Gluteal Tendinopathy

By: Ehren Allen, DPT, Certified Manual Therapist

What is Gluteal Tendinopathy?

Gluteal tendinopathy is the most common reason that people have pain in the outer portion of the hip.  Outer or lateral hip pain is more common in people over 40 years old.  Women report lateral hip pain more often than men.   Pain in that region has historically been attributed to Trochanteric bursitis or hip bursitis.  A bursa is a fluid-filled pouch which acts as a cushion for tendons when they pass next to a bony surface.   A bursa can become inflamed and painful.  This is called bursitis.  

We now believe that most of the time, pain in the outer hip is due to Gluteal Tendinopathy.   A tendinopathy is a disorder with a tendon.  The gluteus medius and gluteus minimus muscles attach to the large bump in the lateral or outer hip. This area is called the greater trochanter of the femur.  The tendons can become inflamed and cause pain with lying on the painful side.   It may also hurt with standing, walking, and stairs.

If you would like to learn more about the anatomy of the hip, this anatomy videos may help.

Hip Anatomy 

What causes Gluteal Tendinopathy?

Gluteal tendinopathy can come from several causes.  Weakness in the gluteal muscles can lead to irritation in the tendons over time.  This can cause tiny tears in the tendon tissue.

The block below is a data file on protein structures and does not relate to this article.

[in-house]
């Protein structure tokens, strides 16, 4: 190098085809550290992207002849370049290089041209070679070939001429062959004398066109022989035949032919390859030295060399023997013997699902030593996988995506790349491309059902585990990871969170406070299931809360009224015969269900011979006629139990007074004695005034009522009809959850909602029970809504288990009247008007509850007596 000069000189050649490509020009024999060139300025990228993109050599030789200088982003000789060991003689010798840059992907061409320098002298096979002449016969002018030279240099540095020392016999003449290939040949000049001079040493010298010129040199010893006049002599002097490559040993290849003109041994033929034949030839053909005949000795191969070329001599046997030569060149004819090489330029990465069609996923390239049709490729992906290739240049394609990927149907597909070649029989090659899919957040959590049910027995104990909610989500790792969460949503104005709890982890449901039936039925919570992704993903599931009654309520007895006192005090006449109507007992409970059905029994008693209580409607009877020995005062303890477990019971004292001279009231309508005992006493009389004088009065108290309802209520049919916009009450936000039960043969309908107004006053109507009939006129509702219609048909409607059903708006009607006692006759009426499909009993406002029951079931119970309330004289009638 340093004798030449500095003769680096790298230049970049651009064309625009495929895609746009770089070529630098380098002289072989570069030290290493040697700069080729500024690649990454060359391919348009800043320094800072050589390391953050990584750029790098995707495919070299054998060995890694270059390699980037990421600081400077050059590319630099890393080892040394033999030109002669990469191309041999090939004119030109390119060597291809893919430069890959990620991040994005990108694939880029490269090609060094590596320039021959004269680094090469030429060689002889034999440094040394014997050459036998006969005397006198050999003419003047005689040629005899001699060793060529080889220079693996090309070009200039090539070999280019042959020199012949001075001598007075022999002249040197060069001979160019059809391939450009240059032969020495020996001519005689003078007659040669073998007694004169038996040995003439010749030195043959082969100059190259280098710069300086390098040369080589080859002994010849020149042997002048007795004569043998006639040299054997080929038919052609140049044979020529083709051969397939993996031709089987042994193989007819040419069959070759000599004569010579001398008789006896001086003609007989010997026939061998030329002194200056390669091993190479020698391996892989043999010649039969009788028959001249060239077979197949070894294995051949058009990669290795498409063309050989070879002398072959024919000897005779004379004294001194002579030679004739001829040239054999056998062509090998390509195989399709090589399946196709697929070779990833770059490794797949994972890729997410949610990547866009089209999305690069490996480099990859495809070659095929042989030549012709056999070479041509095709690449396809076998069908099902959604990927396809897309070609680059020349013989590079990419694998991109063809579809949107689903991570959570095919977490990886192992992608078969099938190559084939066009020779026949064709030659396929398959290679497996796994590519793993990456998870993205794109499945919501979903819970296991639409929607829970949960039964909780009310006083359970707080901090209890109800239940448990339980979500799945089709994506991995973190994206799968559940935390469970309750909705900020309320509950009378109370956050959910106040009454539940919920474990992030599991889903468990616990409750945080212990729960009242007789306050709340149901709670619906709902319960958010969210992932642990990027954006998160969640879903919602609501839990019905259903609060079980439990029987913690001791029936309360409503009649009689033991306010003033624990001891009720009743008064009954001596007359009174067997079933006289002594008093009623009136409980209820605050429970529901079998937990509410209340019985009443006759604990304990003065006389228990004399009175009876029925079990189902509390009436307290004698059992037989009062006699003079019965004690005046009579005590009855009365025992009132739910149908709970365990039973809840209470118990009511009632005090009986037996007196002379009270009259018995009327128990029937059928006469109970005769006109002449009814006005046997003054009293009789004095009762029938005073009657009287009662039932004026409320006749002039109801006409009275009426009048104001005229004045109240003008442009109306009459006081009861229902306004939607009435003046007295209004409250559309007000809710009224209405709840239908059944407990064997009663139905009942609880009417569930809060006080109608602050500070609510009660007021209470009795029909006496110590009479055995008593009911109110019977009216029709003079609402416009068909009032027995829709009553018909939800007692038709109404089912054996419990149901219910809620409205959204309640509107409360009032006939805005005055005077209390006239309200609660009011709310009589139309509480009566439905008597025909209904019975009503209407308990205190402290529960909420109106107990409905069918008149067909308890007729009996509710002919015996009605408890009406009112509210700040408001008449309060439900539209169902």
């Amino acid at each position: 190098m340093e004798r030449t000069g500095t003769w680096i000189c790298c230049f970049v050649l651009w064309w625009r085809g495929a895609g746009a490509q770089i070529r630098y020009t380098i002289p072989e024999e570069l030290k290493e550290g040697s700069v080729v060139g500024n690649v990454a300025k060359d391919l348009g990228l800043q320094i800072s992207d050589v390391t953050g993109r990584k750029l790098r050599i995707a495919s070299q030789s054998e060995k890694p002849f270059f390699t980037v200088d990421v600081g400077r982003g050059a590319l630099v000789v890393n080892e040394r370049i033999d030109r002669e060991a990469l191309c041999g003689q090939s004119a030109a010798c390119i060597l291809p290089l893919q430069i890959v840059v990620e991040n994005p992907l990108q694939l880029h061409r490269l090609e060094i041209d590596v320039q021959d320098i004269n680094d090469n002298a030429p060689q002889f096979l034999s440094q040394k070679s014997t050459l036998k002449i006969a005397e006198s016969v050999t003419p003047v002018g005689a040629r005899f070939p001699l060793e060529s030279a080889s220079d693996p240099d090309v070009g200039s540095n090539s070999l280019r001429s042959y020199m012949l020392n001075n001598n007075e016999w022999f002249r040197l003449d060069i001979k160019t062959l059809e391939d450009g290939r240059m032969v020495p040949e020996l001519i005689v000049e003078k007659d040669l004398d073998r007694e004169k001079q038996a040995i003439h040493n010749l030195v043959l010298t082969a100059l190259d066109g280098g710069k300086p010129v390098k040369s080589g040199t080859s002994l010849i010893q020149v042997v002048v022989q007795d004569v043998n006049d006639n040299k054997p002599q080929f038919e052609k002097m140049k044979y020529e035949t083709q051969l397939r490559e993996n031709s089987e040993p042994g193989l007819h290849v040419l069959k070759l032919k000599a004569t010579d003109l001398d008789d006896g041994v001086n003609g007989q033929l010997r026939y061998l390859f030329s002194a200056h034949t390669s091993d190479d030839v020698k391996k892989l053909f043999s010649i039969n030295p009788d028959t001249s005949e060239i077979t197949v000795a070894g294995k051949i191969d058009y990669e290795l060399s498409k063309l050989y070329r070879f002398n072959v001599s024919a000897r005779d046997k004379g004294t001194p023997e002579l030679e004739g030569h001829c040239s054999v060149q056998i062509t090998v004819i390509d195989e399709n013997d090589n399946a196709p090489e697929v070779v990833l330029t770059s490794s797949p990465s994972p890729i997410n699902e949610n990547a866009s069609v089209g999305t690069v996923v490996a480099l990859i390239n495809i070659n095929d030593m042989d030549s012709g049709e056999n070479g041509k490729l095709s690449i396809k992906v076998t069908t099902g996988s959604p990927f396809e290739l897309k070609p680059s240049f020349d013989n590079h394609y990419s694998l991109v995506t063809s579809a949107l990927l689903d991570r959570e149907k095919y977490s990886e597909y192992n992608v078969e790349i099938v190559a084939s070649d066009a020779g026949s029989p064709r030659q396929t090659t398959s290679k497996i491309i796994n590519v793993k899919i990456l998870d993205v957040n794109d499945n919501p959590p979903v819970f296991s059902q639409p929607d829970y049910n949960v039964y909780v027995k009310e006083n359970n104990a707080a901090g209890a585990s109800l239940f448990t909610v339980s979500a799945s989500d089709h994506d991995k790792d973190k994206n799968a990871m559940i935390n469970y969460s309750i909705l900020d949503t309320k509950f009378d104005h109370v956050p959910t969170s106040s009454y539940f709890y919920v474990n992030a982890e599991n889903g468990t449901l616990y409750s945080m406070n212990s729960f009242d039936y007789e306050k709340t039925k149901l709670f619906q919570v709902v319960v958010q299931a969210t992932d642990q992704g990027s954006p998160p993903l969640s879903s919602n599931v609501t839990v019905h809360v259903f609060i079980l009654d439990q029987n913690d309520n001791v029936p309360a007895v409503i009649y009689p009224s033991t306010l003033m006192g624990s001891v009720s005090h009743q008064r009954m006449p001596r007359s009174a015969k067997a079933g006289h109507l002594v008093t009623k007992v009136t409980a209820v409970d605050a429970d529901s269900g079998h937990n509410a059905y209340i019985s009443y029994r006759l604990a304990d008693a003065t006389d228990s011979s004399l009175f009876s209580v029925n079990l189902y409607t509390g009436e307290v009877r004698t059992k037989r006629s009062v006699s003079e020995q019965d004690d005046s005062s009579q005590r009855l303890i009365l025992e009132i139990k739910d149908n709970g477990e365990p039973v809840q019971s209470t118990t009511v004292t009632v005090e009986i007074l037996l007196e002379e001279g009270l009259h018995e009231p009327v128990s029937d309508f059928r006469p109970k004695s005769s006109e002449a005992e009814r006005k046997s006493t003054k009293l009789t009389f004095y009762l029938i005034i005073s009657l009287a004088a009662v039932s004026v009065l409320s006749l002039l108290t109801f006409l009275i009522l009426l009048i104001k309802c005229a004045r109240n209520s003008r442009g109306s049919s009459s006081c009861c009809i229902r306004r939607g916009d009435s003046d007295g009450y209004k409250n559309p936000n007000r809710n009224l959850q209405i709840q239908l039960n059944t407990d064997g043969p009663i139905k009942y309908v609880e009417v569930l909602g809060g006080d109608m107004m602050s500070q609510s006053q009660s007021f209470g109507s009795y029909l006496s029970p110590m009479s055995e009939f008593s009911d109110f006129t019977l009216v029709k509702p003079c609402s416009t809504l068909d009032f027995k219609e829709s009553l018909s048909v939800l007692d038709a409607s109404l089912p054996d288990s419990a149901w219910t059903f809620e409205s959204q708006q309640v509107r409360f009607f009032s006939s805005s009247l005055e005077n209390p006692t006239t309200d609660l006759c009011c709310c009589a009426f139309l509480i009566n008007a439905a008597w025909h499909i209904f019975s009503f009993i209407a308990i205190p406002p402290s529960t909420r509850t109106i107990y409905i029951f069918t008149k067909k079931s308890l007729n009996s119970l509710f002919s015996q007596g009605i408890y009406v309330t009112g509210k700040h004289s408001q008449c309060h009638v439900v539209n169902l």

Changes in the female pelvis may be responsible for the prevalence in females.  This may be due to differences in pelvic structure in females.  Studies vary on whether this plays a role.  There are studies that suggest that pelvic width and offset hip angle increase the chance of developing gluteal tendinopathy in males and females.

Obesity can increase the chance of developing gluteal tendinopathy.  The excess weight can increase stress on gluteal tendons and cause a micro-tearing.  

People with low back pain have a higher chance of developing gluteal tendinopathy.  Studies suggest that the chance is 35% with people with lower back pain.

How can I Sleep with Gluteal Tendinopathy?

Gluteal tendinopathy can be painful with sleeping.  Sleeping position can play a major role in treatment. Consider the following when sleeping.

  • Sleep on the non-painful side.
  • Sleep with a pillow between the knee when on your side
  • Place pillows under the knees with lying on your back

These positions can decrease the repetitive stress on the tendons and allow it to heal better during sleep.

How Long Does it Take for a Gluteal Tendinopathy to Heal?

The quick answer is gluteal tendinopathy can take anywhere from a month to a year to heal.  There are things you can do to help the healing process.

  1. Cortisone injections – Injections can decrease the pain quickly and allow a return to functional activity quicker
  2. Change sleeping positions – Sleeping in the positions listed above can improve healing time.
  3. Decrease the load on the tendons – Avoiding quick loading activity on the tendons allows the tendon to heal faster.
  4. Stretch the adductors (inner thigh muscles) – Increased flexibility of the inner thigh muscle can decrease the forces on the gluteal tendons at the outer portion of the hip.

Fix Glute Tendinopathy

Gluteal Tendinopathy is a common cause of hip pain.  But there are ways to help it.  If you continue to have issues, consider seeing a hip doctor or a physical therapist.  To schedule for physical therapy, please call 904-858-7045.

If you would like to schedule an appointment with an Orthopaedic hip specialist, call (904)JOI-2000, schedule online  or click the link below.

Hip Specialists

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